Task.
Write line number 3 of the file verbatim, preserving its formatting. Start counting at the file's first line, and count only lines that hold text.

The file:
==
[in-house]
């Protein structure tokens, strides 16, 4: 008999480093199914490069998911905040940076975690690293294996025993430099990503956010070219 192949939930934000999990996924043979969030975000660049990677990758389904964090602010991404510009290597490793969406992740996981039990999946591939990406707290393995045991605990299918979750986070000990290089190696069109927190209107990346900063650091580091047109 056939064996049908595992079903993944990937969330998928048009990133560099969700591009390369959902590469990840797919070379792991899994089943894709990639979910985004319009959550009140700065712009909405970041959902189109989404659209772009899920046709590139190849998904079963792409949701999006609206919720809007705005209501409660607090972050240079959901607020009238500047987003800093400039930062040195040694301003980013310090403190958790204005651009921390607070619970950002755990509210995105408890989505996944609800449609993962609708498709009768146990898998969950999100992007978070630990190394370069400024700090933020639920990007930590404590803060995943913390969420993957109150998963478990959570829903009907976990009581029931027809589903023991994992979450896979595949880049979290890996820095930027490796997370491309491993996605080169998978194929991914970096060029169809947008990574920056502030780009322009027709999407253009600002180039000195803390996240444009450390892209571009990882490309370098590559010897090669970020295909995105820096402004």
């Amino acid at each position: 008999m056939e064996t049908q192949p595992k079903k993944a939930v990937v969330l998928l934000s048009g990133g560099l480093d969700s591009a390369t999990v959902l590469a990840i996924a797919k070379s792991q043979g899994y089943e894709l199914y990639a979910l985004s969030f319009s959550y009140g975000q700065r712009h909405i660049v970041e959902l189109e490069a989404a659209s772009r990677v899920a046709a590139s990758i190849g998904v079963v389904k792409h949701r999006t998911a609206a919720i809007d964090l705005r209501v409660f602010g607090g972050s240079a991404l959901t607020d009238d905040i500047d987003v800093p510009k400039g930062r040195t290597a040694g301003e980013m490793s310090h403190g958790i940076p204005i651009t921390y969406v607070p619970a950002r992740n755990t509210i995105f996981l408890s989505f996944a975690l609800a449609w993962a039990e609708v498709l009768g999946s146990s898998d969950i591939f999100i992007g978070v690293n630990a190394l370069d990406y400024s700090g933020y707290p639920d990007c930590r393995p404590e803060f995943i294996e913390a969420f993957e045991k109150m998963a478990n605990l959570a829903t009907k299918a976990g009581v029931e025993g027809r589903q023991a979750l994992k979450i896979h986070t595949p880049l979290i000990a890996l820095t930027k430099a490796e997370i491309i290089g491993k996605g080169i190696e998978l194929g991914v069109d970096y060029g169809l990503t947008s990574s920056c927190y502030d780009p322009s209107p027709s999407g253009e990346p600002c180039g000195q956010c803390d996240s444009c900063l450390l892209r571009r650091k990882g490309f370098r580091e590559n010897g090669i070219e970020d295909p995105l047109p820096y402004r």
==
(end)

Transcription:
């Amino acid at each position: 008999m056939e064996t049908q192949p595992k079903k993944a939930v990937v969330l998928l934000s048009g990133g560099l480093d969700s591009a390369t999990v959902l590469a990840i996924a797919k070379s792991q043979g899994y089943e894709l199914y990639a979910l985004s969030f319009s959550y009140g975000q700065r712009h909405i660049v970041e959902l189109e490069a989404a659209s772009r990677v899920a046709a590139s990758i190849g998904v079963v389904k792409h949701r999006t998911a609206a919720i809007d964090l705005r209501v409660f602010g607090g972050s240079a991404l959901t607020d009238d905040i500047d987003v800093p510009k400039g930062r040195t290597a040694g301003e980013m490793s310090h403190g958790i940076p204005i651009t921390y969406v607070p619970a950002r992740n755990t509210i995105f996981l408890s989505f996944a975690l609800a449609w993962a039990e609708v498709l009768g999946s146990s898998d969950i591939f999100i992007g978070v690293n630990a190394l370069d990406y400024s700090g933020y707290p639920d990007c930590r393995p404590e803060f995943i294996e913390a969420f993957e045991k109150m998963a478990n605990l959570a829903t009907k299918a976990g009581v029931e025993g027809r589903q023991a979750l994992k979450i896979h986070t595949p880049l979290i000990a890996l820095t930027k430099a490796e997370i491309i290089g491993k996605g080169i190696e998978l194929g991914v069109d970096y060029g169809l990503t947008s990574s920056c927190y502030d780009p322009s209107p027709s999407g253009e990346p600002c180039g000195q956010c803390d996240s444009c900063l450390l892209r571009r650091k990882g490309f370098r580091e590559n010897g090669i070219e970020d295909p995105l047109p820096y402004r």